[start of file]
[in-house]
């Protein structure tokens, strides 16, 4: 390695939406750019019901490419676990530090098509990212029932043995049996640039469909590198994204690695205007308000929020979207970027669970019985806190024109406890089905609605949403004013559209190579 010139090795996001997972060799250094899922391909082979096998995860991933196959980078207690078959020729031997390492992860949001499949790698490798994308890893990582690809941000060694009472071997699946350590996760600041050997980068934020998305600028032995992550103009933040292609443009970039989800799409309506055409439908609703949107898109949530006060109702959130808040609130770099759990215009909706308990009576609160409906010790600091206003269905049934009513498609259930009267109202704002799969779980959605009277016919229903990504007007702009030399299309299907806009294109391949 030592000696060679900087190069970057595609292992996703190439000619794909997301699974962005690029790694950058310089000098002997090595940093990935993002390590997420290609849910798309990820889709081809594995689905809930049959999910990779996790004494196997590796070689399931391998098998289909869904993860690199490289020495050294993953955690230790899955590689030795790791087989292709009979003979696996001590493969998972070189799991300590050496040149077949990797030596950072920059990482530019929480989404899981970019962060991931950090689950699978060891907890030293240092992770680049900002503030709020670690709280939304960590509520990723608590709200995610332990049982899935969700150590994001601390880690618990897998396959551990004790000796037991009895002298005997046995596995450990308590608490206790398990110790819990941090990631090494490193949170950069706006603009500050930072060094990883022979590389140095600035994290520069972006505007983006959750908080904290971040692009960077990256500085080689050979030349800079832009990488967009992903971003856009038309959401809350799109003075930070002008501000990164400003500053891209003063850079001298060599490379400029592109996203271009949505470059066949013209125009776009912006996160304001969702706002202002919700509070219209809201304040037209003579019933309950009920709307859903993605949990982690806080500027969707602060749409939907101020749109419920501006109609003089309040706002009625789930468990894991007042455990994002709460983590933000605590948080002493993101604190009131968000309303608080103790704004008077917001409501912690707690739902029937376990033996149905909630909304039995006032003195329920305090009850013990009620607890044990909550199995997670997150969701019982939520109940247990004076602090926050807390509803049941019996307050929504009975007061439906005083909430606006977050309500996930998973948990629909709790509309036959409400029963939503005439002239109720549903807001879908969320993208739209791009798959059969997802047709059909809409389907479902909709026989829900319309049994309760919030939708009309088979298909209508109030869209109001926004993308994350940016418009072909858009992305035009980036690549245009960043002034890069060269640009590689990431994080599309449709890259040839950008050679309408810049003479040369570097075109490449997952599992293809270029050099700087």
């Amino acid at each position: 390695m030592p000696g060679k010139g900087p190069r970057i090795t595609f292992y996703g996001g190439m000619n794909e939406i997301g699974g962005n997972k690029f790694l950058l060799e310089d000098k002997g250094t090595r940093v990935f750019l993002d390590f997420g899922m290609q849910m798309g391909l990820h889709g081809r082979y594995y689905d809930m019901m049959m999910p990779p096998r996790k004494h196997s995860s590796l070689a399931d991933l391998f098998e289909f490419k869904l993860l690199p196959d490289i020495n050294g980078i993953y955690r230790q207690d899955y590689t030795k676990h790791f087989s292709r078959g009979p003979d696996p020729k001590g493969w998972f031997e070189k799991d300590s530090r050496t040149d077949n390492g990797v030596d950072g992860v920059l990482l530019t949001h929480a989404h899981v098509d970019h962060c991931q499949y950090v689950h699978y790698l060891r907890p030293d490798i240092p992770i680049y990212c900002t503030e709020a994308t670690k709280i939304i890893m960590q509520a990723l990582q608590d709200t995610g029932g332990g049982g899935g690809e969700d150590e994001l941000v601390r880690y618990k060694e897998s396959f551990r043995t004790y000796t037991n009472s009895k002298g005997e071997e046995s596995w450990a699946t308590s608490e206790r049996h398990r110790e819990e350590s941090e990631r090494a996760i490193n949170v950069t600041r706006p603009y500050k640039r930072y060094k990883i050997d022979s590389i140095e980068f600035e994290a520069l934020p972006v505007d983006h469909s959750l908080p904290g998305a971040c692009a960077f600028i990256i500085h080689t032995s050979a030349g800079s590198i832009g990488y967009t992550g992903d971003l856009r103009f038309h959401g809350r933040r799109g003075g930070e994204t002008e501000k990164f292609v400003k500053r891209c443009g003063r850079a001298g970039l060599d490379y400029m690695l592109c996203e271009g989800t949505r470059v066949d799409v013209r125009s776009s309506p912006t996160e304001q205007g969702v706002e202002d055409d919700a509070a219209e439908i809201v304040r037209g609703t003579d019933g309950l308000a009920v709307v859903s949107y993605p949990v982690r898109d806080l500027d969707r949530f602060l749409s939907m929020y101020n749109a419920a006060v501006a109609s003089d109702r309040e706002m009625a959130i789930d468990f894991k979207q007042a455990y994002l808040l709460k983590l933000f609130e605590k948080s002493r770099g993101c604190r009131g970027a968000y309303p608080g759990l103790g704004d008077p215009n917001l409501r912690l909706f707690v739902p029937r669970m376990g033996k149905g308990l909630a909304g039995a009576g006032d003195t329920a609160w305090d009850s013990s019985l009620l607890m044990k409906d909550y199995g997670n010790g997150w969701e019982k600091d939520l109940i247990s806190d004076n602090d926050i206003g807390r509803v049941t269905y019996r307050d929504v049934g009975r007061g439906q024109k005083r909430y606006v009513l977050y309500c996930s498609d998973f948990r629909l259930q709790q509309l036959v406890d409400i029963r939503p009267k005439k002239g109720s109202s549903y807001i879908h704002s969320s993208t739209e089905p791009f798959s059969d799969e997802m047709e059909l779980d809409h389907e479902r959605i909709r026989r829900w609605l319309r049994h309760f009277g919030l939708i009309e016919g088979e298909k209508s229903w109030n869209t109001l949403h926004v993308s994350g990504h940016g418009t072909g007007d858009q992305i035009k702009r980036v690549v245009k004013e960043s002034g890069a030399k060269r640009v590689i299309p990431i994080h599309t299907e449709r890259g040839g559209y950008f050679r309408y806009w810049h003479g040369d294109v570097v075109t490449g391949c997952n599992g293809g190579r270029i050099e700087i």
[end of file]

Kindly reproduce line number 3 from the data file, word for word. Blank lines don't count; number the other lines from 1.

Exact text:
């Amino acid at each position: 390695m030592p000696g060679k010139g900087p190069r970057i090795t595609f292992y996703g996001g190439m000619n794909e939406i997301g699974g962005n997972k690029f790694l950058l060799e310089d000098k002997g250094t090595r940093v990935f750019l993002d390590f997420g899922m290609q849910m798309g391909l990820h889709g081809r082979y594995y689905d809930m019901m049959m999910p990779p096998r996790k004494h196997s995860s590796l070689a399931d991933l391998f098998e289909f490419k869904l993860l690199p196959d490289i020495n050294g980078i993953y955690r230790q207690d899955y590689t030795k676990h790791f087989s292709r078959g009979p003979d696996p020729k001590g493969w998972f031997e070189k799991d300590s530090r050496t040149d077949n390492g990797v030596d950072g992860v920059l990482l530019t949001h929480a989404h899981v098509d970019h962060c991931q499949y950090v689950h699978y790698l060891r907890p030293d490798i240092p992770i680049y990212c900002t503030e709020a994308t670690k709280i939304i890893m960590q509520a990723l990582q608590d709200t995610g029932g332990g049982g899935g690809e969700d150590e994001l941000v601390r880690y618990k060694e897998s396959f551990r043995t004790y000796t037991n009472s009895k002298g005997e071997e046995s596995w450990a699946t308590s608490e206790r049996h398990r110790e819990e350590s941090e990631r090494a996760i490193n949170v950069t600041r706006p603009y500050k640039r930072y060094k990883i050997d022979s590389i140095e980068f600035e994290a520069l934020p972006v505007d983006h469909s959750l908080p904290g998305a971040c692009a960077f600028i990256i500085h080689t032995s050979a030349g800079s590198i832009g990488y967009t992550g992903d971003l856009r103009f038309h959401g809350r933040r799109g003075g930070e994204t002008e501000k990164f292609v400003k500053r891209c443009g003063r850079a001298g970039l060599d490379y400029m690695l592109c996203e271009g989800t949505r470059v066949d799409v013209r125009s776009s309506p912006t996160e304001q205007g969702v706002e202002d055409d919700a509070a219209e439908i809201v304040r037209g609703t003579d019933g309950l308000a009920v709307v859903s949107y993605p949990v982690r898109d806080l500027d969707r949530f602060l749409s939907m929020y101020n749109a419920a006060v501006a109609s003089d109702r309040e706002m009625a959130i789930d468990f894991k979207q007042a455990y994002l808040l709460k983590l933000f609130e605590k948080s002493r770099g993101c604190r009131g970027a968000y309303p608080g759990l103790g704004d008077p215009n917001l409501r912690l909706f707690v739902p029937r669970m376990g033996k149905g308990l909630a909304g039995a009576g006032d003195t329920a609160w305090d009850s013990s019985l009620l607890m044990k409906d909550y199995g997670n010790g997150w969701e019982k600091d939520l109940i247990s806190d004076n602090d926050i206003g807390r509803v049941t269905y019996r307050d929504v049934g009975r007061g439906q024109k005083r909430y606006v009513l977050y309500c996930s498609d998973f948990r629909l259930q709790q509309l036959v406890d409400i029963r939503p009267k005439k002239g109720s109202s549903y807001i879908h704002s969320s993208t739209e089905p791009f798959s059969d799969e997802m047709e059909l779980d809409h389907e479902r959605i909709r026989r829900w609605l319309r049994h309760f009277g919030l939708i009309e016919g088979e298909k209508s229903w109030n869209t109001l949403h926004v993308s994350g990504h940016g418009t072909g007007d858009q992305i035009k702009r980036v690549v245009k004013e960043s002034g890069a030399k060269r640009v590689i299309p990431i994080h599309t299907e449709r890259g040839g559209y950008f050679r309408y806009w810049h003479g040369d294109v570097v075109t490449g391949c997952n599992g293809g190579r270029i050099e700087i």